The Covid-19 pandemic and lockdown have, of course, put a huge strain on the business sector. Many have been in survival mode and some are facing devastation. However, the time has come for some businesses to start focusing on the future and this is an opportunity to make positive changes.
As part of HMRC’s response to the COVID-19 outbreak a range of business support packages were introduced, including an option for businesses to defer any VAT liabilities due for payment between 20 March and 30 June 2020 until 31 March 2021. This will have covered all VAT registered businesses with period end dates from 29 February 2020 up to 30 April 2020 and additionally, those paying by instalments in this time.
Have you considered the risk of a local lockdown on your leisure or tourism business?
With non-essential shops re-opening and a drop in the number of new cases, there is currently an optimistic view that the worst of Covid-19 has now passed. Policy now seems to be to move towards a limited, socially-distanced re-opening of tourism and leisure businesses at the earliest opportunity.
With so much uncertainty around when we might be able to start to enjoy holidays once again, the tourism sector is facing a difficult summer. We do not yet know whether or not it will be possible to have a break away in the traditional months of July or August. Some tourism experts are predicting a later holiday season in 2020. Could we see more visitors coming down to the South West over the October half term, for example, or booking a stay for Christmas and New Year?
With recent announcements on the gradual phasing out of the furlough scheme and no confirmed date for hotels, holiday parks and restaurants to re-open, should we be prepared for job losses in the tourism and leisure sector?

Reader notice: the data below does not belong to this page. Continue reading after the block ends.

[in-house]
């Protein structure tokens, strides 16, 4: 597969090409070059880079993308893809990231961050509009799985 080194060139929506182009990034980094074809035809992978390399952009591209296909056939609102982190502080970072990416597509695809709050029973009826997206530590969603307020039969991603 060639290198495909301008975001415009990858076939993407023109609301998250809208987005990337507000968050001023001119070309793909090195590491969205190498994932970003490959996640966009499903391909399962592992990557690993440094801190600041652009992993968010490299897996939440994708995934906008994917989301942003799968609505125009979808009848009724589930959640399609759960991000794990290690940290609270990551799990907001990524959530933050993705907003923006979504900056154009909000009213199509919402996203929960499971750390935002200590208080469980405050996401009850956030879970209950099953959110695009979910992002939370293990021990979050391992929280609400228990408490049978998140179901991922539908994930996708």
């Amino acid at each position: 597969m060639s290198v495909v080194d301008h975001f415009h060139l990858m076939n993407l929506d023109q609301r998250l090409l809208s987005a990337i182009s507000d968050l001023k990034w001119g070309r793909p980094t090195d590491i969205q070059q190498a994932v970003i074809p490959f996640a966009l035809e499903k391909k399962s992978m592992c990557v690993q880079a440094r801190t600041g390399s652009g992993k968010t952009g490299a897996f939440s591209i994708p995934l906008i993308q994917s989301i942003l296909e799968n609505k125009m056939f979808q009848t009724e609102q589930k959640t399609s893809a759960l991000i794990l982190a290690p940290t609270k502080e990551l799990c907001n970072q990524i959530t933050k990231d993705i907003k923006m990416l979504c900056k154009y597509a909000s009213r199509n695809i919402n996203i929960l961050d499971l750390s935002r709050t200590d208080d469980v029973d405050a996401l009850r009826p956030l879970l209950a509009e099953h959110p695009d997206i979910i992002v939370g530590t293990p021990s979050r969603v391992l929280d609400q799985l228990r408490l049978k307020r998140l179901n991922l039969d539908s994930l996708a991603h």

The Charity Commission has recently released supplemental guidance for trustees to help them decide what constitutes a reportable serious incident during the coronavirus pandemic.
As we have advised in previous blogs, one of the coronavirus reliefs available to businesses to help cash flows was the ability to defer VAT payments falling due between 20 March and 30 June 2020.
Where the business normally settles its VAT liability via direct debit the advice was to cancel the direct debit. If you have failed to cancel your direct debit and as a result a payment has been collected which you intended to defer you have the following options open to recover the liability paid;
Further details of how any deferred VAT will need to be paid is expected to be released after 1 July 2020 by HMRC, but will need to be paid by 31 March 2021.
We would advise those within MTD and who have cancelled their VAT direct debit to defer payment not to reinstate your direct debit until HMRC have issued further guidance. The reason for this is that under MTD HMRC have the right to collect any arrears and we understand that HMRC have not confirmed that this will not happen automatically.
Some 3.5m individuals, according to HMRC’s records, are potentially eligible to receive support from the government under the Self-Employment Income Support Scheme (“SEISS”), but as of 31 May only 2.3m had actually submitted a claim. That means 35% of potential claimants have not yet made a claim. Why is that? There could be a number of reasons:
As previously announced by the government on 1 May, small and micro businesses with fixed property costs that are not eligible for the Small Business Grant Fund or the Retail, Hospitality and Leisure Grant Fund may be eligible for the Discretionary Grants Scheme. Under this scheme, businesses could get a grant of up to £25,000.
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